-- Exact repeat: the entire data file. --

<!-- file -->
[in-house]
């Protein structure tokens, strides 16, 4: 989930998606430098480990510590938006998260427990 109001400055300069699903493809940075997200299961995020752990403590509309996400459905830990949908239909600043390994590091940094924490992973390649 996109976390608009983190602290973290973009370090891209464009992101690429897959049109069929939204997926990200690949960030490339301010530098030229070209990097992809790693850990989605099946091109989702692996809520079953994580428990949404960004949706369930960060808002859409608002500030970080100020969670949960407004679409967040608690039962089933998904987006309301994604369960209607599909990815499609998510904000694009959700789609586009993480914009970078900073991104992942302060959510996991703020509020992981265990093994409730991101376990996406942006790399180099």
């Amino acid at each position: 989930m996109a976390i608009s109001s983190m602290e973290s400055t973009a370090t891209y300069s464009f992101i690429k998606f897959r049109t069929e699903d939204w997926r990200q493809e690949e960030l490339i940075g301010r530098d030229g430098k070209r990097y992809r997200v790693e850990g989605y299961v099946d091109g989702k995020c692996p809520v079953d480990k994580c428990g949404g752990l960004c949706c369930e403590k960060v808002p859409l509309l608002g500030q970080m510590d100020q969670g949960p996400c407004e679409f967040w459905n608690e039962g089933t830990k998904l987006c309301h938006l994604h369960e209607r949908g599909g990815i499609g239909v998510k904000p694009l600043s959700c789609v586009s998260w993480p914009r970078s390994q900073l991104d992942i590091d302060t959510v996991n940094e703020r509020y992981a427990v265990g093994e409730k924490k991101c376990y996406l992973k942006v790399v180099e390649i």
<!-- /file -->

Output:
[in-house]
């Protein structure tokens, strides 16, 4: 989930998606430098480990510590938006998260427990 109001400055300069699903493809940075997200299961995020752990403590509309996400459905830990949908239909600043390994590091940094924490992973390649 996109976390608009983190602290973290973009370090891209464009992101690429897959049109069929939204997926990200690949960030490339301010530098030229070209990097992809790693850990989605099946091109989702692996809520079953994580428990949404960004949706369930960060808002859409608002500030970080100020969670949960407004679409967040608690039962089933998904987006309301994604369960209607599909990815499609998510904000694009959700789609586009993480914009970078900073991104992942302060959510996991703020509020992981265990093994409730991101376990996406942006790399180099």
């Amino acid at each position: 989930m996109a976390i608009s109001s983190m602290e973290s400055t973009a370090t891209y300069s464009f992101i690429k998606f897959r049109t069929e699903d939204w997926r990200q493809e690949e960030l490339i940075g301010r530098d030229g430098k070209r990097y992809r997200v790693e850990g989605y299961v099946d091109g989702k995020c692996p809520v079953d480990k994580c428990g949404g752990l960004c949706c369930e403590k960060v808002p859409l509309l608002g500030q970080m510590d100020q969670g949960p996400c407004e679409f967040w459905n608690e039962g089933t830990k998904l987006c309301h938006l994604h369960e209607r949908g599909g990815i499609g239909v998510k904000p694009l600043s959700c789609v586009s998260w993480p914009r970078s390994q900073l991104d992942i590091d302060t959510v996991n940094e703020r509020y992981a427990v265990g093994e409730k924490k991101c376990y996406l992973k942006v790399v180099e390649i």